By Yekeh Kwaytah
Loopholes in Liberia’s tax administration including granting of investment incentives to multinational corporations and duty waivers for lawmakers are hampering revenue inflow as several millions vanish annually.
More than $300 million United States dollars is lost to tax waivers and incentive programs yearly, Gabriel Montgomery, deputy commissioner general for technical services of the Liberia Revenue Authority (LRA) told lawmakers Tuesday in the capital Monrovia.
“We believe that incentives can be good if they are targeted towards investment and growth promotion,” Montgomery said.
“There is a need to revisit our incentive policies and monitoring frameworks to safeguard our revenues.”
Domestic revenue mobilization is the lifeblood of the country’s development as donor support dips.
Global lender IMF encourages the authorities to streamline tax exemptions including duty waivers for parliamentarians, returning Liberians and tax withholding for government contractors. Adopting a package of tax exemption reduction will lead to a revenue yield of at least $15 million United States dollars or 0.4 percent of GDP by October 2023, the Fund said.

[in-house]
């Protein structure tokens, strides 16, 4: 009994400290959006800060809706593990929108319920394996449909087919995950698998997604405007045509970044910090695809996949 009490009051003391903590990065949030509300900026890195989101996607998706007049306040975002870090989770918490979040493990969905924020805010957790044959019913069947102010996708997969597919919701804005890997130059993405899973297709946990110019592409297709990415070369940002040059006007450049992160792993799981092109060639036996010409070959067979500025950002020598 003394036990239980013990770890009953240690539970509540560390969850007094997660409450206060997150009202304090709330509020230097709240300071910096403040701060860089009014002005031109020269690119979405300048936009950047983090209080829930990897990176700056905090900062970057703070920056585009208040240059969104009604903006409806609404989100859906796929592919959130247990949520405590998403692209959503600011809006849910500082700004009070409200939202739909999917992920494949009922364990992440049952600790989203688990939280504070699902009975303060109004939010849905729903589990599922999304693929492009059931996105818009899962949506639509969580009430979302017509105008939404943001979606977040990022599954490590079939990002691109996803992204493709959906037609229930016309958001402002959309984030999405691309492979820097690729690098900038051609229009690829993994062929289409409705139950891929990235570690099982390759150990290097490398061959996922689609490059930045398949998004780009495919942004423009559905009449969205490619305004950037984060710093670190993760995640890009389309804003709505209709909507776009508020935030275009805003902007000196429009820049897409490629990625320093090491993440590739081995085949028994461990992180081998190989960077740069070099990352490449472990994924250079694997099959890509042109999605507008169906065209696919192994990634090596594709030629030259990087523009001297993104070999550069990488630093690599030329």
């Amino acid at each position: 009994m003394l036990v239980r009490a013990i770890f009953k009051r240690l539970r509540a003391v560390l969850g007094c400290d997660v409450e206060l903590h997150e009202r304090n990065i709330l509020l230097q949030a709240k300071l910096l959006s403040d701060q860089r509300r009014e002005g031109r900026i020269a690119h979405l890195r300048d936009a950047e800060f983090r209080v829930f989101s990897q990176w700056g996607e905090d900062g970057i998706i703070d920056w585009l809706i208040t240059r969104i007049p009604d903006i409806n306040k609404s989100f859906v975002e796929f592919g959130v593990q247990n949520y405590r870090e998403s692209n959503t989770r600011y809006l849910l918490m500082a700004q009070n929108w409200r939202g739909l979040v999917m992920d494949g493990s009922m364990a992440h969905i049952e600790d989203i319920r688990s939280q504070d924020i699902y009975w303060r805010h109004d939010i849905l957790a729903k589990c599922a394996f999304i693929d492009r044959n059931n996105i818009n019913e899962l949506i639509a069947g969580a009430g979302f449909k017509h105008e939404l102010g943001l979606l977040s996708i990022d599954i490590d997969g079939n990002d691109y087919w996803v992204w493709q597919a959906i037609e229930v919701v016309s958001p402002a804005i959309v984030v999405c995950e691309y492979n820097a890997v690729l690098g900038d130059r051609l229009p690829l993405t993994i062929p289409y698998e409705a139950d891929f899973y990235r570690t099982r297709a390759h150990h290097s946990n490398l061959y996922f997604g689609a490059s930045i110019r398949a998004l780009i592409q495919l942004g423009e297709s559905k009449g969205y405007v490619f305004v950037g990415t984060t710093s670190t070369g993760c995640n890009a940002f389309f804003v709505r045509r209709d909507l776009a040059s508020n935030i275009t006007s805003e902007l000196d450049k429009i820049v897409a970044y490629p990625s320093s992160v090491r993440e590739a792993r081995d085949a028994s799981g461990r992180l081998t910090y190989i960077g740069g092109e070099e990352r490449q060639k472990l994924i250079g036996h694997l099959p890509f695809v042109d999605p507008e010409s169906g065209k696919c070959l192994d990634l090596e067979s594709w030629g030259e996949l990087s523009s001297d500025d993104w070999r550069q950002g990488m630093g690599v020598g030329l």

Domestic revenue accounts for $656.6 million or 84% of the $777.9 million national budget Lawmakers are currently reviewing for appropriation.
“The past fiscal year recorded the highest level of domestic revenue performance since the end of the civil conflict,” President Weah said in his end-of-term address to the legislature.
Improvement in domestic revenue mobilization driven by higher receipts of tax and non-tax revenues, especially taxes on international trade, income and profits have kept the country’s economic recovery on track, he said.
Liberia’s economy is expected to expand by 4.2% this year from a 3,7% low in 2022 after two consecutive growth contractions in 2019 and 2020.